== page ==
In general, I’ve found that it’s not too difficult to get the hang of most different kinds of meditation. By a wide margin, the meditation on the mind was by far the most challenging, followed by the meditation on the breath. When compared to the other five groups’ findings, theirs were the most detailed in terms of rating. Although you are presented with a complete graph of the session, other meditations will often offer you a predetermined score at the end of the session.

Unfortunately, Muse has not yet created a system that utilizes all of the sensors at the same time in order to present you with a total score. It may be fun to host a competition in which you can earn points for your head, your heart, and your body. There is a possibility that this is an idea for something that could be implemented through a software update.

Commentary and new features

The software might be described as an uncomplicated endeavor. A dashboard that displays a chart of your past meditation sessions is available to you. Should you choose to click on it, it will transform into a comprehensive chronology. After that, you will be able to see the statistics for each individual session.

A running tally of all of your meditations is displayed on the primary screen as well. If you scroll all the way down, you will see the weekly goals and challenges you have accepted, as well as the most recent achievements you have reached. Each one of these things is vivid, full of color, and very simple to recognize.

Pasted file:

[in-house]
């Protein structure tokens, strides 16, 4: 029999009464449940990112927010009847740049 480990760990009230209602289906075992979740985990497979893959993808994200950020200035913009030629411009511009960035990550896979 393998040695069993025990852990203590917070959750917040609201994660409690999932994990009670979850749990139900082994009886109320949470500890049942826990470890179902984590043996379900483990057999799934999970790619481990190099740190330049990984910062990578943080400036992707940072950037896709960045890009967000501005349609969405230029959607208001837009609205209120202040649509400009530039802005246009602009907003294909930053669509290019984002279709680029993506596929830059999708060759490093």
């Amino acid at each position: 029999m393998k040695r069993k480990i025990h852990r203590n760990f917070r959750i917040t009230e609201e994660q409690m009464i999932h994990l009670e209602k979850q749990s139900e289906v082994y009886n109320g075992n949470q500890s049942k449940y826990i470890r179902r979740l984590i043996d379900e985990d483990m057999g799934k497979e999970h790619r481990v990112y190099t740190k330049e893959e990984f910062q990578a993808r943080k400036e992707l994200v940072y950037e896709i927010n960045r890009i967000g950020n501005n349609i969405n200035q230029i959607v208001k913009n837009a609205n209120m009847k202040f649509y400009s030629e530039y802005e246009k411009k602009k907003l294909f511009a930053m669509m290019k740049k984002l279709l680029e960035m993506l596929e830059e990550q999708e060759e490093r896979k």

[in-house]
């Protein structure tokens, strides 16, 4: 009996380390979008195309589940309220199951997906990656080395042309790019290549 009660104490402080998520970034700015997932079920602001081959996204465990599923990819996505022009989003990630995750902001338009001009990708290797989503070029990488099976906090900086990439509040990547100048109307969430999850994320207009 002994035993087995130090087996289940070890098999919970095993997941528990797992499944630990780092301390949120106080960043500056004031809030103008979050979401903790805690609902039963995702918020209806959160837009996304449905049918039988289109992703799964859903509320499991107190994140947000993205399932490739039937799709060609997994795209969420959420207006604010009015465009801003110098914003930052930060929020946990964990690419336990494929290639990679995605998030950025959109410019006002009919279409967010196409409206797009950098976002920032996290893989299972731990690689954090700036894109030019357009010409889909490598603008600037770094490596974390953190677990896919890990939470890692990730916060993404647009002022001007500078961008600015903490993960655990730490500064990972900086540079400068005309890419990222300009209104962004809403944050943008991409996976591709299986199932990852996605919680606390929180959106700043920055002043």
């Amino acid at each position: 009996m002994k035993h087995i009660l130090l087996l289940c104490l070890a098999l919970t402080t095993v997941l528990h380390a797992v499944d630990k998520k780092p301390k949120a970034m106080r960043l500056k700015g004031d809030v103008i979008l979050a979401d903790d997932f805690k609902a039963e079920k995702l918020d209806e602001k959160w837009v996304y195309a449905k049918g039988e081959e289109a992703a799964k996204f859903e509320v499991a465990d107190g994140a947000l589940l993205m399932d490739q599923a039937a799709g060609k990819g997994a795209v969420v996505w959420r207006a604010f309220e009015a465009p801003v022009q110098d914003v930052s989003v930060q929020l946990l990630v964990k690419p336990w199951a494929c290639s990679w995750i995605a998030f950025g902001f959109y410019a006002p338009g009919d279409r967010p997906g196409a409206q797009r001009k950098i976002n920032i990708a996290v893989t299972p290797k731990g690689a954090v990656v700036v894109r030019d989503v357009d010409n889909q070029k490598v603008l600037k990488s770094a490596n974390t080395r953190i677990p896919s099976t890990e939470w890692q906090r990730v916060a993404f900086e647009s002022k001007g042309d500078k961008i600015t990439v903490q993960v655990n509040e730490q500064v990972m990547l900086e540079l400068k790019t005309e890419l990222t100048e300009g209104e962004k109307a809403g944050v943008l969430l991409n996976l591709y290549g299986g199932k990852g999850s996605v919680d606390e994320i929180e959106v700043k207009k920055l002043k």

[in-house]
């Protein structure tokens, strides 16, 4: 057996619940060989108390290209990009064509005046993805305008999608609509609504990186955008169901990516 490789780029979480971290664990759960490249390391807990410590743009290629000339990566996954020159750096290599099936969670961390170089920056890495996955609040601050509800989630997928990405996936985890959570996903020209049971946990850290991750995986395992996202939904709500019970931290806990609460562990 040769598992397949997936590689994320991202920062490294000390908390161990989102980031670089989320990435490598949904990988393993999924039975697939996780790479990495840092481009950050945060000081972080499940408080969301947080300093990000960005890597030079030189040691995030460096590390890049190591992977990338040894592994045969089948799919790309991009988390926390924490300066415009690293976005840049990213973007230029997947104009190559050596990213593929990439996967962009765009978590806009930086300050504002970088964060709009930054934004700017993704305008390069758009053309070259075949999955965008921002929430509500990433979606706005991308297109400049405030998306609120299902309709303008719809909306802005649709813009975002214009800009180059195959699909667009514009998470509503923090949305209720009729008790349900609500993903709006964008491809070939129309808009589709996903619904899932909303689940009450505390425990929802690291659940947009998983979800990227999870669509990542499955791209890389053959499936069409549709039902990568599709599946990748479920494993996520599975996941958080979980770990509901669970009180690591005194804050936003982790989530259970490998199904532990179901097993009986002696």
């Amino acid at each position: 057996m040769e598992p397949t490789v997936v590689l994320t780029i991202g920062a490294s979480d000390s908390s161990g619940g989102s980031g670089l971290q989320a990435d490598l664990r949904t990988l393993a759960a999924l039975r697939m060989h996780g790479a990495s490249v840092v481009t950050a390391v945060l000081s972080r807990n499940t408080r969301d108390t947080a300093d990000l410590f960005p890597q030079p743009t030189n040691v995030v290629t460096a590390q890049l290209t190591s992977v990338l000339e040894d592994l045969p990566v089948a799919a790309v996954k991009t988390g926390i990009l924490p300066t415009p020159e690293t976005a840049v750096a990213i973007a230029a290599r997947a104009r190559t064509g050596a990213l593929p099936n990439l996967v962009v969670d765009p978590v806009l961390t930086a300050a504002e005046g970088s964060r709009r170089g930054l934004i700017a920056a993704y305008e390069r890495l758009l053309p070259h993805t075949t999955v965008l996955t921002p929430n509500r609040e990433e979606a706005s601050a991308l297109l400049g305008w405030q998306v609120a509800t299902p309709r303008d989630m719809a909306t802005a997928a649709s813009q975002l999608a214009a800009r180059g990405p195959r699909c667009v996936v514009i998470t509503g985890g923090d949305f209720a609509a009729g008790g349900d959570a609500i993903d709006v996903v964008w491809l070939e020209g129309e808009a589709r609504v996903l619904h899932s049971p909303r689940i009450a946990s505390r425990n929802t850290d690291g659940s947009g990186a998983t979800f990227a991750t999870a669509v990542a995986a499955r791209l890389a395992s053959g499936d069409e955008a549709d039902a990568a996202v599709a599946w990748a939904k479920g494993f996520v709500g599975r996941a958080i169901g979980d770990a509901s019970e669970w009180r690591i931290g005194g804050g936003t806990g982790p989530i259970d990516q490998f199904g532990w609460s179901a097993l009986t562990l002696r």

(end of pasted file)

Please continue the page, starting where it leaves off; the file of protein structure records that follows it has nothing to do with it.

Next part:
Each meditation is given a score that consists of Muse Points, Recoveries, and Birds, in addition to a graph that displays the session’s data. Every second that you spend in contemplative thought earns you one muse point. The more time you spend in meditation, the more points you will receive. The amount of work that you put into noticing and recovering from your distractions is represented by recoveries. This improves your ability to concentrate and focus. Lastly, if you see birds, it means that you’ve been experiencing extended periods of peace. It is in your best interest to amass as many of these as you possibly can.

Depending on the kind of session, there are a variety of other statistics to consider. For instance, Mind Meditation tracks the amount of time spent in each of three mental states: active, neutral, and quiet. Your level of coherence with the guide’s breathing will be revealed via the Breath Meditation.

This is all well and good, but to be honest, it comes off as a little too “New Agey” for my taste. When it comes to simplifying the analysis, I can’t help but get the impression that perhaps Muse is trying to do too much of it.